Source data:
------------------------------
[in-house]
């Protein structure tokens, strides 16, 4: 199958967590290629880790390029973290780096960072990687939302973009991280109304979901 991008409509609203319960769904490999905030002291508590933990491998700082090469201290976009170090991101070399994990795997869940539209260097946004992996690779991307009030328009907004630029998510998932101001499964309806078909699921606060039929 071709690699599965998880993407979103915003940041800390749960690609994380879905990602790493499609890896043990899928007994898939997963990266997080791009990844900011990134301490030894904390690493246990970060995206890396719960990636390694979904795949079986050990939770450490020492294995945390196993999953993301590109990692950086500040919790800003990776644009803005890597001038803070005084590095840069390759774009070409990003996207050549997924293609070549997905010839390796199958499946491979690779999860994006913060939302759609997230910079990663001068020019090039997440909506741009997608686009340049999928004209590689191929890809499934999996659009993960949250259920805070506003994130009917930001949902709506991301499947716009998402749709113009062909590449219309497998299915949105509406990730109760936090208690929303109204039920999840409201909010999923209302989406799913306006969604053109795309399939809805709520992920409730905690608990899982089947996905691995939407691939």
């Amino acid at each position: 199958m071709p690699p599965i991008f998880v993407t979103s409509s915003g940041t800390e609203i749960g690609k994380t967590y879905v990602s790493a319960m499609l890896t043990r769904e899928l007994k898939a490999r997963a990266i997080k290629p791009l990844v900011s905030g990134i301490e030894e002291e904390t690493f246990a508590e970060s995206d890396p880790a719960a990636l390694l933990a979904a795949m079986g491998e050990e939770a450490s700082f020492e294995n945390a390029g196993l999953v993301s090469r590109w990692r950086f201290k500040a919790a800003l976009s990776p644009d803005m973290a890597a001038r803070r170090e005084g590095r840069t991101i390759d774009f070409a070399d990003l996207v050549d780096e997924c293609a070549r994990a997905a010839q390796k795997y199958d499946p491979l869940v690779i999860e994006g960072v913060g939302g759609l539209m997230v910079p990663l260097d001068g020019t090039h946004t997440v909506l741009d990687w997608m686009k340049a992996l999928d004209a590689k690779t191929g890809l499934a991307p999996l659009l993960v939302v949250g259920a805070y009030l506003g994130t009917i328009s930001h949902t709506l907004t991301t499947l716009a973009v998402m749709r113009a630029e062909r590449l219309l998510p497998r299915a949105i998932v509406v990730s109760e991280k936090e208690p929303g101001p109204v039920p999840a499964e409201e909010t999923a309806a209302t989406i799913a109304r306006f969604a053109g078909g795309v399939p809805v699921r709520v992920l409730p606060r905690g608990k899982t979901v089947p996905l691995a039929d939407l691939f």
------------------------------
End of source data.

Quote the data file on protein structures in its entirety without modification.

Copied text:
[in-house]
């Protein structure tokens, strides 16, 4: 199958967590290629880790390029973290780096960072990687939302973009991280109304979901 991008409509609203319960769904490999905030002291508590933990491998700082090469201290976009170090991101070399994990795997869940539209260097946004992996690779991307009030328009907004630029998510998932101001499964309806078909699921606060039929 071709690699599965998880993407979103915003940041800390749960690609994380879905990602790493499609890896043990899928007994898939997963990266997080791009990844900011990134301490030894904390690493246990970060995206890396719960990636390694979904795949079986050990939770450490020492294995945390196993999953993301590109990692950086500040919790800003990776644009803005890597001038803070005084590095840069390759774009070409990003996207050549997924293609070549997905010839390796199958499946491979690779999860994006913060939302759609997230910079990663001068020019090039997440909506741009997608686009340049999928004209590689191929890809499934999996659009993960949250259920805070506003994130009917930001949902709506991301499947716009998402749709113009062909590449219309497998299915949105509406990730109760936090208690929303109204039920999840409201909010999923209302989406799913306006969604053109795309399939809805709520992920409730905690608990899982089947996905691995939407691939």
């Amino acid at each position: 199958m071709p690699p599965i991008f998880v993407t979103s409509s915003g940041t800390e609203i749960g690609k994380t967590y879905v990602s790493a319960m499609l890896t043990r769904e899928l007994k898939a490999r997963a990266i997080k290629p791009l990844v900011s905030g990134i301490e030894e002291e904390t690493f246990a508590e970060s995206d890396p880790a719960a990636l390694l933990a979904a795949m079986g491998e050990e939770a450490s700082f020492e294995n945390a390029g196993l999953v993301s090469r590109w990692r950086f201290k500040a919790a800003l976009s990776p644009d803005m973290a890597a001038r803070r170090e005084g590095r840069t991101i390759d774009f070409a070399d990003l996207v050549d780096e997924c293609a070549r994990a997905a010839q390796k795997y199958d499946p491979l869940v690779i999860e994006g960072v913060g939302g759609l539209m997230v910079p990663l260097d001068g020019t090039h946004t997440v909506l741009d990687w997608m686009k340049a992996l999928d004209a590689k690779t191929g890809l499934a991307p999996l659009l993960v939302v949250g259920a805070y009030l506003g994130t009917i328009s930001h949902t709506l907004t991301t499947l716009a973009v998402m749709r113009a630029e062909r590449l219309l998510p497998r299915a949105i998932v509406v990730s109760e991280k936090e208690p929303g101001p109204v039920p999840a499964e409201e909010t999923a309806a209302t989406i799913a109304r306006f969604a053109g078909g795309v399939p809805v699921r709520v992920l409730p606060r905690g608990k899982t979901v089947p996905l691995a039929d939407l691939f």